I was in this identical patriotic spirit and enthusiasm (despite that small unpleasant reception at the RIA)when I begun the real tour of our once cosy-going, friendly and convivial city of Monrovia. But here too there were some surprises. First, it was impossible to find my bearings. And I guess this was due to a certain degree of disorder and the enormous generation gap with a profound changed mentality. And believe me, this social and mental transformation is nerve wrecking, especially for someone now a senior citizen who has that real old-fashion home training and discipline – compounded with decades of stay in an organised and disciplined society. And I mean it; there is hardly any manner, no more respect for age, and even less for authority and social order. Of course, sadly enough, this is the generation of our children and grandchildren that we have put through almost three decade of inferno. What is more, they are still the victims of the city’s extreme over-crowdedness and congestion in everything – traffic, street peddlers, vendors, hustlers, jobless, and you name it. Understandably, the majority of the population are energetic young men and women, wanting nothing more and nothing less but to be engaged and mobilized into positive action. Second, despite all the hard time, the entire populace look generally healthy and well nourished. And lastly and most important, I saw lots and lots of school children; it was really wonderful to see so some many of our kids in their colourful uniforms, up before 6 o’clock a.m. and ready for their long day to classes and back on a hungry stomach. It is reassuring for the future of our country; bravo to their courage and resilience and the efforts of their conscientious and struggling parents.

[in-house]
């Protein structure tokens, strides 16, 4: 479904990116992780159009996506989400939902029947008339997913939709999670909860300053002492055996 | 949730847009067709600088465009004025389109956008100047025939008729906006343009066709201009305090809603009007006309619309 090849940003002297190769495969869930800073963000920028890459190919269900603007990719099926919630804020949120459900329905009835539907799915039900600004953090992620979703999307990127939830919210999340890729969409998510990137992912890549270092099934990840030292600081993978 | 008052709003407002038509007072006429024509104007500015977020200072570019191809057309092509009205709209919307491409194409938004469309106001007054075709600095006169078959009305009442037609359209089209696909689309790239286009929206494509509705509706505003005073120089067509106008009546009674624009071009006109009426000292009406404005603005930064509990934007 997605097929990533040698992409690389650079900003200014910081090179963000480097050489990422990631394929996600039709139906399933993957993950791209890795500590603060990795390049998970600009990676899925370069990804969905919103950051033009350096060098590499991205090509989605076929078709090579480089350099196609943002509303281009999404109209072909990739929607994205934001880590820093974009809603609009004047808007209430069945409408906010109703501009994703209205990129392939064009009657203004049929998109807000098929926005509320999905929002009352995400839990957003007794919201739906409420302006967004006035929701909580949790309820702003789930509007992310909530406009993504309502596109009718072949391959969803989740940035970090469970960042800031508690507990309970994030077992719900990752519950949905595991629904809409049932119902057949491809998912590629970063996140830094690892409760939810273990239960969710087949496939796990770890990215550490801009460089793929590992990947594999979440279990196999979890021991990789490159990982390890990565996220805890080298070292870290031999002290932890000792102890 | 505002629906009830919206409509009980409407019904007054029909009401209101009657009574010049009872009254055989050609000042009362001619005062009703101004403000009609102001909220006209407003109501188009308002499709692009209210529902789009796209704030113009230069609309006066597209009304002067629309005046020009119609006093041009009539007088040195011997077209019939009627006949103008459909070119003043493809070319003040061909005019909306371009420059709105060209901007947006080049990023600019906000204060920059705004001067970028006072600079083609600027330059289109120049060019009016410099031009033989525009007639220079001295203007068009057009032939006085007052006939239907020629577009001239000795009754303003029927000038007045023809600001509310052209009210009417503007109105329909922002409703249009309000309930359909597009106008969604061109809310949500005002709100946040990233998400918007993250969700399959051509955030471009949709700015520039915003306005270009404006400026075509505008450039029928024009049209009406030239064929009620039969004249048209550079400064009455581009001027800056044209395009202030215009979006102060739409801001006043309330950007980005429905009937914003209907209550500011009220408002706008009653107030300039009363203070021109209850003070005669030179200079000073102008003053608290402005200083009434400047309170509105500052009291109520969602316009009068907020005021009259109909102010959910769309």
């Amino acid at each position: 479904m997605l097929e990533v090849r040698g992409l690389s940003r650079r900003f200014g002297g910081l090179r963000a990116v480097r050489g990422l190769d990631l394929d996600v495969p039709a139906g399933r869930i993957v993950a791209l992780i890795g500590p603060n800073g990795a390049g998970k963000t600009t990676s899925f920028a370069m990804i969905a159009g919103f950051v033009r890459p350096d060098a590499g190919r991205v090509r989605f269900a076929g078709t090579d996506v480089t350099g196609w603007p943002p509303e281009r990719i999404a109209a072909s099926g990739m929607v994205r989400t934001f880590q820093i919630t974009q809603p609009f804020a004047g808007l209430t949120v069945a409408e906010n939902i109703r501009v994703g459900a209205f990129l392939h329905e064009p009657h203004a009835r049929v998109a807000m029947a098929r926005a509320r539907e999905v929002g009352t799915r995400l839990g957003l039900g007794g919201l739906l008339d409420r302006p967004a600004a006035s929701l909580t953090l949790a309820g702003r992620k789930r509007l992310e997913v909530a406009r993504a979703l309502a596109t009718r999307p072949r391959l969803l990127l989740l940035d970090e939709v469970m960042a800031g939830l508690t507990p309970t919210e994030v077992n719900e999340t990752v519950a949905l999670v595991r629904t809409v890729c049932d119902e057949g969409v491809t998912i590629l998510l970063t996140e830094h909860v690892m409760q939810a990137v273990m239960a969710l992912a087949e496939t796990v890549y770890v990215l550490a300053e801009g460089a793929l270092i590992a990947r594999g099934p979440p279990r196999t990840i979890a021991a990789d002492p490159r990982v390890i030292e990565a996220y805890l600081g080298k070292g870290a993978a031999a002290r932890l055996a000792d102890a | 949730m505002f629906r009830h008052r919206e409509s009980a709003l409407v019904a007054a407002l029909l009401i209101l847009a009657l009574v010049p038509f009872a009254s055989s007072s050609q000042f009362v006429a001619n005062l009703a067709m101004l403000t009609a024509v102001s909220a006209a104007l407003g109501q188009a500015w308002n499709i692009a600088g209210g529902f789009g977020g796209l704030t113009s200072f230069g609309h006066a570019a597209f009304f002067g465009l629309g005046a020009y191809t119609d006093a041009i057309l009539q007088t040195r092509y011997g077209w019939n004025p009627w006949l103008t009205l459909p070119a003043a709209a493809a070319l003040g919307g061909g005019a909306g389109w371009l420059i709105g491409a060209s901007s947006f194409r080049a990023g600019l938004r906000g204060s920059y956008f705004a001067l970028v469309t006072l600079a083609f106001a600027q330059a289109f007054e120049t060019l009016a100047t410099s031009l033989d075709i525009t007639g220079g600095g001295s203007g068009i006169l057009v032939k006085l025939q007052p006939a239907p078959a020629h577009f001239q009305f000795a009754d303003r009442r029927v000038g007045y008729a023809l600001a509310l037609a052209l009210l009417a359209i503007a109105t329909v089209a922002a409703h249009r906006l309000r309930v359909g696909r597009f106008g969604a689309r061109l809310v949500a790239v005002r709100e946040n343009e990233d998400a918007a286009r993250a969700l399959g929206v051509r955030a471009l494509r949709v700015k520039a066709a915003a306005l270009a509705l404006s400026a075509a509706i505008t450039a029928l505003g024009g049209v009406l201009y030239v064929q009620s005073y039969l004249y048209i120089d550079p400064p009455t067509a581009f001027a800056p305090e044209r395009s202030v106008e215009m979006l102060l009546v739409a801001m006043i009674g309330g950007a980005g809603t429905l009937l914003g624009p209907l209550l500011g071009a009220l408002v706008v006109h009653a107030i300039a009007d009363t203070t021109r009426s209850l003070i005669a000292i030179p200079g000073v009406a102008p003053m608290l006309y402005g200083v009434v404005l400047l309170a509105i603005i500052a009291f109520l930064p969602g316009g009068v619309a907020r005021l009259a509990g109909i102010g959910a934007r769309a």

Now back to the disorder mentioned. First, imagine yourself in such a congested city where there is no proper traffic control (of course, there is no electricity thus no traffic lights except two that function at the entrance of the Free Port), vendors roaming all over the place like in an ante’s dent, everyone seemed to be the law in his or her own hand without an iota of regard for the other. And of course, under those circumstances there is an absolute ignorance and disregard for the public safety -most commercial vehicles are non traffic worthy; a truck is repaired for hours in the middle of major boulevard where it broke down; a load of sand left almost in the middle of the very busy Robertsfield/Shefflin high way and no one is concern about its enormous traffic hazard; there are no markings for pedestrian crossing on any of the major boulevards; there is absolutely no respect or regard for traffic rules - no speed limits, no limits on number of passengers or loads on a commercial vehicle, and the list goes on indefinitely. It is at the point that the pedestrians, drivers and public have lost all sense of rationality and respect for human life- perhaps a consequence of the civil war. For the pedestrians, not being accustomed to street crossings and signs, would cross streets irresponsibly at the detriment of their own lives and on the assumption that the driver and car have eyes to see. On the other hand, the drivers lacking civility and training (and we have driving schools, but of course, there are no street signs) would argue that the pedestrians are stupid to cross a street knowing a car is coming. On the public, I witnessed a very pathetic scene where an excessively speeding driver narrowly missed killing a young woman, and to my greatest surprise, the driver, onlookers and passers-by all rained insults on the woman for being so stupid and country. Poor thing, she stood there in panic, defenceless and completely traumatized. This incident also shows a society that has also lost its sense of moral judgment as to what is right and what is wrong; there is no more compassion for one another. Even that traditional village life of solidarity and the notion of one people seemed to have disappeared.